A discussion on LinkedIn among designers concerned with the difficulty of using the FSC mark on their projects prompted this post. Green Graphic Design – FSC logo usage
Some designers feel it’s too much trouble to deal with the very stringent FSC guidelines for the use of their mark, which costs printing companies quite a bit to license.
My issue with FSC is their certification of logging operations that are not sustainable and that do not meet FSC’s own Principles and Criteria. FSC-Watch.org has details.
But there’s more to the story…
‘…self-righteous and cheesy’ is an interesting reaction to a mark designed to clarify environmental responsibility, which most people respect. But it’s good that FSC is drawing some lines, even if it’s just in the use of their mark.
The problem I have with FSC is certification of plantations that clearcut native forests, kill wildlife and pollute groundwater. These practices are not sustainable and these plantations do not meet FSC’s Principles and Criteria. It seems obvious they should not be certified. However…
That said, it’s a tough situation because FSC is trying to apply principles developed in fairly well-regulated, mostly northern countries to control the worst abusers of sustainable forestry practices – typically in countries with weak or nonexistent environmental regulations. How can FSC hope to control repressive governments in Burma, or overpopulated and underfed nations in Africa, or war-torn regions of South America?
In these places, FSC is certainly better than nothing.
People in developed nations use far more paper and other forest products per capita than do people in third-world countries, and the logging companies are usually owned by northern interests.
Those of us who profit from the use of paper (and other forest products) are directly responsible for the demand, and we can and should protect the resource and promote sustainable forestry practices. If the moral imperative to protect the environment doesn’t move you, there’s still your own best interest to consider.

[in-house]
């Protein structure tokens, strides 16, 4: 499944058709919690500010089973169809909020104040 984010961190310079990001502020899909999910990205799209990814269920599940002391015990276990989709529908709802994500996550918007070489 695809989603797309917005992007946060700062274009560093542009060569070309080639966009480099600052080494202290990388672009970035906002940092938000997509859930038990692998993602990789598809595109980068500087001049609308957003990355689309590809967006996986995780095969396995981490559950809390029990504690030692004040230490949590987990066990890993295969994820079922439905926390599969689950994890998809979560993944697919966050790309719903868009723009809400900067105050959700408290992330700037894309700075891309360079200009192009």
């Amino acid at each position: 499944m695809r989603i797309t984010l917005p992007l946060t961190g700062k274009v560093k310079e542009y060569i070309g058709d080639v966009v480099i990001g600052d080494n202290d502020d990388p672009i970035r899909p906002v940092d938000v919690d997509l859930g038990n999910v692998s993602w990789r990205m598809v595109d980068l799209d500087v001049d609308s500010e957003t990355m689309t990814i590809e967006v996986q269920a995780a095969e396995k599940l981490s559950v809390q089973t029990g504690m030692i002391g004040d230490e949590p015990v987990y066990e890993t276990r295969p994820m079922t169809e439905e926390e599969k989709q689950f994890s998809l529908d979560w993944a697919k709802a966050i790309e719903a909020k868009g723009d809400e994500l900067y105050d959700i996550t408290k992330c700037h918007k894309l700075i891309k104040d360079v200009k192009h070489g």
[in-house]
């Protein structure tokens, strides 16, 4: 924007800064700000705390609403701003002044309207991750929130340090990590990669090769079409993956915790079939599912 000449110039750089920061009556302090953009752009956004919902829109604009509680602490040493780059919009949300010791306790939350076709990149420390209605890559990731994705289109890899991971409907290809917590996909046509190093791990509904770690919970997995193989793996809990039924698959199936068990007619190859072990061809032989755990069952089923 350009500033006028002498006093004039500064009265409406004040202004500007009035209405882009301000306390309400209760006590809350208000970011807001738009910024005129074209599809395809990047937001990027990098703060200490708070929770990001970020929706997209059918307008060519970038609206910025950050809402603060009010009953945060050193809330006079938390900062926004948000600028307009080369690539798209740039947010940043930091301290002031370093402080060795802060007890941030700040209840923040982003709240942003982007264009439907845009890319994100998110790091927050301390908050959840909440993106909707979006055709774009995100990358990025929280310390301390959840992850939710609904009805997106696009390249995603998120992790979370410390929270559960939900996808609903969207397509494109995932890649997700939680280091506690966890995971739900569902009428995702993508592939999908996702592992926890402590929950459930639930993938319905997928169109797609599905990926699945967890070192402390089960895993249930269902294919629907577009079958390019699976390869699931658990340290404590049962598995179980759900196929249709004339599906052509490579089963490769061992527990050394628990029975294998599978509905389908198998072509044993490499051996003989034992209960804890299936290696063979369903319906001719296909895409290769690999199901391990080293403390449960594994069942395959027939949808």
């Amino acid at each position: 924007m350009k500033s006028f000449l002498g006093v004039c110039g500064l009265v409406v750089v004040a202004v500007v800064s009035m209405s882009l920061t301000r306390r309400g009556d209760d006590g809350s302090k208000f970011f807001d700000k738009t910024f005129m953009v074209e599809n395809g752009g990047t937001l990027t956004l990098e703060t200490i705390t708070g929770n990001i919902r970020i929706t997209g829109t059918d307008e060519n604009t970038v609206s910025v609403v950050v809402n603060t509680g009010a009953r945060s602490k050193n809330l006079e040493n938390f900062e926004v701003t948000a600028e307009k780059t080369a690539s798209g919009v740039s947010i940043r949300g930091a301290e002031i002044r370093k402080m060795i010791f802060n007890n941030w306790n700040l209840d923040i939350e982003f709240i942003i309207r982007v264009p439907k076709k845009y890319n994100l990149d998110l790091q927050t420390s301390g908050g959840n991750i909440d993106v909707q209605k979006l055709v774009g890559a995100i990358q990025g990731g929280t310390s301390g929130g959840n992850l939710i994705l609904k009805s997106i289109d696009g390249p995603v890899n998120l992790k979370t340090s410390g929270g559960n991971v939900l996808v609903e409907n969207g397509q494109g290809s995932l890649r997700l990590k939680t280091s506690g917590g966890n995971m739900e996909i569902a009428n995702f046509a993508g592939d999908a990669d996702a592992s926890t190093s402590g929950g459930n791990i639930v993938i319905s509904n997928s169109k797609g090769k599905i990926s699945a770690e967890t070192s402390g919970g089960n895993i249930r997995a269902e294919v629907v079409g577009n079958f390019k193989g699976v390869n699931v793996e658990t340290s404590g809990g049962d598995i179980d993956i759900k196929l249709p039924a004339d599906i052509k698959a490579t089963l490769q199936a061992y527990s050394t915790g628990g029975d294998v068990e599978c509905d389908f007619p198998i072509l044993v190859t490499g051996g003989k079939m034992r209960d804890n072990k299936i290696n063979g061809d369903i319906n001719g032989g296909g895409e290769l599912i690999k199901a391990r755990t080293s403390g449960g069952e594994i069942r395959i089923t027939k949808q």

Every paper company offers at least 30% recycled paper, though it’s often made from ‘pre-consumer’ paper – trimmings from the printshop floor. The best is 100% post-consumer recycled paper, which is made from the paper we recycle in our offices and homes.
Every printer uses some form of vegetable ink (soy, linseed…) because all inks have varying amounts of oils from renewable and nonrenewable sources. Low-VOC inks are made with less petroleum-based oil, are less toxic in the air and water, and easier to clean off the press and get out of paper when it’s recycled. Of interest to designers especially, vegetable inks are more transparent, which translates to brighter colors but can be tricky on colored paper.
Because of the FSC’s problems enforcing their Principles even while they continue to tout their green credibility, I don’t recommend FSC paper to clients. I do always suggest recycled or even tree-free paper, and recommend printers like Greg Barber’s company (ecofriendlyprinter.com or gregbarberco.com) and greenerprinter.com. Some wholesale printers now offer recycled paper and vegetable ink, such as gotprint.com.
Then I use the recycled logo with the circling arrows and some variation of “PRINTED on RECYCLED PAPER with VEGETABLE INK – PLEASE RECYCLE” at whatever size and location fits the project best.
Gaia Graphics and Associates
… creative by nature …
100% solar-powered website
(not to be ‘self-righteous and cheesy’)